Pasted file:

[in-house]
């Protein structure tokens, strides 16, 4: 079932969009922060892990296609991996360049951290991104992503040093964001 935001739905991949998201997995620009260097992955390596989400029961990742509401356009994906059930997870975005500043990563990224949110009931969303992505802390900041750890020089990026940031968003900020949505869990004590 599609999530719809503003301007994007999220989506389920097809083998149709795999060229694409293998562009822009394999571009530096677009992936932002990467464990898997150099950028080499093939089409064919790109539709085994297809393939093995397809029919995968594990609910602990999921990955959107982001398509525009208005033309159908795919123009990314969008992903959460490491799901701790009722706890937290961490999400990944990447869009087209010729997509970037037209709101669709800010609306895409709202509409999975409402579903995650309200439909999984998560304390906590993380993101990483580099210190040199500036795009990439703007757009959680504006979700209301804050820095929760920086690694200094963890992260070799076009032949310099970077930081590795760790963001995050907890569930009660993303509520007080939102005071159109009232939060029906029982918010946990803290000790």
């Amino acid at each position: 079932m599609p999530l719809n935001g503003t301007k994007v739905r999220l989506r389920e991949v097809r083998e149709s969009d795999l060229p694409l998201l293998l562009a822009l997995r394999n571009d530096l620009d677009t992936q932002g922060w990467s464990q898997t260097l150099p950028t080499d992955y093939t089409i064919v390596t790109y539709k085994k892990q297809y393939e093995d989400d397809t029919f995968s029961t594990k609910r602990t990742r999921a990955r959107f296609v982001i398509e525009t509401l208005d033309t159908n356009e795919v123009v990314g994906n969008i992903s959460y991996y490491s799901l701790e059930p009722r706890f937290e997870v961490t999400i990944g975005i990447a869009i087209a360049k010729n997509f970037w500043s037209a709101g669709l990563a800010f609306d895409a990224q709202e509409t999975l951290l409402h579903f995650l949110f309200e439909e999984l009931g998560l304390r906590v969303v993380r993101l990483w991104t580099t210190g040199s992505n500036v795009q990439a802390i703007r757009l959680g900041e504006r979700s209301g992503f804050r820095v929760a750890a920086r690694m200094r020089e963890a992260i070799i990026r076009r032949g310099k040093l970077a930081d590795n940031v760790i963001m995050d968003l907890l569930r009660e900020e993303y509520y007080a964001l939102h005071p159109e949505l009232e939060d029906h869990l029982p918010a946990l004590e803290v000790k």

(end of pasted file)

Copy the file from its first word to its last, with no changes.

[in-house]
């Protein structure tokens, strides 16, 4: 079932969009922060892990296609991996360049951290991104992503040093964001 935001739905991949998201997995620009260097992955390596989400029961990742509401356009994906059930997870975005500043990563990224949110009931969303992505802390900041750890020089990026940031968003900020949505869990004590 599609999530719809503003301007994007999220989506389920097809083998149709795999060229694409293998562009822009394999571009530096677009992936932002990467464990898997150099950028080499093939089409064919790109539709085994297809393939093995397809029919995968594990609910602990999921990955959107982001398509525009208005033309159908795919123009990314969008992903959460490491799901701790009722706890937290961490999400990944990447869009087209010729997509970037037209709101669709800010609306895409709202509409999975409402579903995650309200439909999984998560304390906590993380993101990483580099210190040199500036795009990439703007757009959680504006979700209301804050820095929760920086690694200094963890992260070799076009032949310099970077930081590795760790963001995050907890569930009660993303509520007080939102005071159109009232939060029906029982918010946990803290000790």
């Amino acid at each position: 079932m599609p999530l719809n935001g503003t301007k994007v739905r999220l989506r389920e991949v097809r083998e149709s969009d795999l060229p694409l998201l293998l562009a822009l997995r394999n571009d530096l620009d677009t992936q932002g922060w990467s464990q898997t260097l150099p950028t080499d992955y093939t089409i064919v390596t790109y539709k085994k892990q297809y393939e093995d989400d397809t029919f995968s029961t594990k609910r602990t990742r999921a990955r959107f296609v982001i398509e525009t509401l208005d033309t159908n356009e795919v123009v990314g994906n969008i992903s959460y991996y490491s799901l701790e059930p009722r706890f937290e997870v961490t999400i990944g975005i990447a869009i087209a360049k010729n997509f970037w500043s037209a709101g669709l990563a800010f609306d895409a990224q709202e509409t999975l951290l409402h579903f995650l949110f309200e439909e999984l009931g998560l304390r906590v969303v993380r993101l990483w991104t580099t210190g040199s992505n500036v795009q990439a802390i703007r757009l959680g900041e504006r979700s209301g992503f804050r820095v929760a750890a920086r690694m200094r020089e963890a992260i070799i990026r076009r032949g310099k040093l970077a930081d590795n940031v760790i963001m995050d968003l907890l569930r009660e900020e993303y509520y007080a964001l939102h005071p159109e949505l009232e939060d029906h869990l029982p918010a946990l004590e803290v000790k």